Contrary to earlier recommendations it is now universally agreed that, in order to maximise the amplitude of the detected signal, the electrodes should not be placed either side of and at the same distance from a motor point, which usually coincides with the innervation zone. Differential amplifiers subtract the signal detected by one electrode from that detected by the other.
Thus, locating electrodes either side of a motor point will lead to the cancellation of symmetrical action potentials that are travelling in opposite directions from the neuromuscular junction and that reach the electrodes at approximately the same time. This is illustrated by using the concept of single MAP detected by a pair of electrodes from a linear array. However, if both electrodes are placed to one side of a motor point the signal is not cancelled to the same extent, as one electrode detects the MAP slightly earlier than the other.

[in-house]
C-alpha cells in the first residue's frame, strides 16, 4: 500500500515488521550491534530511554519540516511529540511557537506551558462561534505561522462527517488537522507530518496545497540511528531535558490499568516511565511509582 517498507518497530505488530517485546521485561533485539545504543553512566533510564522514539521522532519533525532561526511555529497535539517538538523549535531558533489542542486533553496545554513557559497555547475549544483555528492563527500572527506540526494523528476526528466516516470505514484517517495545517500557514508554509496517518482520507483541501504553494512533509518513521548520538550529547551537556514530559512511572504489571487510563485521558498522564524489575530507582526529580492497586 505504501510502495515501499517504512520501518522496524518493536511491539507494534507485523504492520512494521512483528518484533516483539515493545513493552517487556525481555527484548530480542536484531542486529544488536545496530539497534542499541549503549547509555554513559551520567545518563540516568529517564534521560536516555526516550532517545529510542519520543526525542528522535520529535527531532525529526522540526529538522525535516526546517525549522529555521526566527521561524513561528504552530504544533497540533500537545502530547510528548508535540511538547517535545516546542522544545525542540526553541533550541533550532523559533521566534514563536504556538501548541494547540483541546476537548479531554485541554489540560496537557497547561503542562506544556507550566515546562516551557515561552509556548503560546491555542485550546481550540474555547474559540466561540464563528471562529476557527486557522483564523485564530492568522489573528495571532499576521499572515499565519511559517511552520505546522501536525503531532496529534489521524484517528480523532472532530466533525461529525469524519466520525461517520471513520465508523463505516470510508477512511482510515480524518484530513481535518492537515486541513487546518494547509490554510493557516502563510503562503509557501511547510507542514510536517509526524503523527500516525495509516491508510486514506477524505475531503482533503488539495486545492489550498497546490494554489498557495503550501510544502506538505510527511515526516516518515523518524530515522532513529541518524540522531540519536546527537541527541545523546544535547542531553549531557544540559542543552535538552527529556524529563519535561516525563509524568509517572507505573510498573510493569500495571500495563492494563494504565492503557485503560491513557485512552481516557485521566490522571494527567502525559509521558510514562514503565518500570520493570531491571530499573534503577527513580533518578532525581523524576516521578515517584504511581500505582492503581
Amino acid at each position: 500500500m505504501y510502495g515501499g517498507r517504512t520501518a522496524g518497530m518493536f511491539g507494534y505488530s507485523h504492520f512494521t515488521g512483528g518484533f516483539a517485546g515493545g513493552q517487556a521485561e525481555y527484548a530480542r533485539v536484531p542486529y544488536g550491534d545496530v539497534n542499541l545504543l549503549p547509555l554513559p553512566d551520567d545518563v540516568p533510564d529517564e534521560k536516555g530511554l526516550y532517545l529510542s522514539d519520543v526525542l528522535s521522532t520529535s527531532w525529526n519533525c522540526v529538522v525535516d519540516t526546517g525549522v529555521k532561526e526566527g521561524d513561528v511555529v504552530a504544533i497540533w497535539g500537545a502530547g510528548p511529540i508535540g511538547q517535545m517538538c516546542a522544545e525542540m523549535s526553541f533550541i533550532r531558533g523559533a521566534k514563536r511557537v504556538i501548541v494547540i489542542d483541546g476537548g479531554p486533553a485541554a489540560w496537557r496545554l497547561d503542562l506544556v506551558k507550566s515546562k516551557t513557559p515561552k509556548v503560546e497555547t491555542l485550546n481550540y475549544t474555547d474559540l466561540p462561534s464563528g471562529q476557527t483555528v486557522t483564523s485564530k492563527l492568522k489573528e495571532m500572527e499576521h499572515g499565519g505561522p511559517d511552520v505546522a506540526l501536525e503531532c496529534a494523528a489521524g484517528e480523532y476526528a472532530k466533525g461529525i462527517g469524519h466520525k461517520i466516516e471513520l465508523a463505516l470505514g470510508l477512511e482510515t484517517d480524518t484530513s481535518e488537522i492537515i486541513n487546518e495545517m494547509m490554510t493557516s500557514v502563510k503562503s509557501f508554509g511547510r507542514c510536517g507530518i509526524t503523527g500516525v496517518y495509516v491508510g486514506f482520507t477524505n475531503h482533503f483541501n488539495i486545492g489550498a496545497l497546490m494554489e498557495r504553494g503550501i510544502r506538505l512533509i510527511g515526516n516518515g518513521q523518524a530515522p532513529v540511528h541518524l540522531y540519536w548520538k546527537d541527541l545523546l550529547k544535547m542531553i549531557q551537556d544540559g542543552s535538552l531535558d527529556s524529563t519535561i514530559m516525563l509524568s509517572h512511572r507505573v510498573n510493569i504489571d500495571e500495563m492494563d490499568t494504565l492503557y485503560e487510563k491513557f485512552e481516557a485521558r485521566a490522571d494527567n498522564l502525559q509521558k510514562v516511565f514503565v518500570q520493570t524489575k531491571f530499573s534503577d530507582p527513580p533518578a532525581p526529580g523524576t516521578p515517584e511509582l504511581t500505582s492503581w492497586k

Recommended guidelines for locating electrode placement sites over specific muscles also continue to be published. Virtually all major, superficial muscles are now covered by such guidelines, which typically locate electrodes about a point that is a specific distance along a line measured between two anatomical landmarks.
Following the location of an appropriate site, it is universally agreed that, if possible, the electrodes should be oriented along a line that is parallel to the direction of the underlying muscle fibres.
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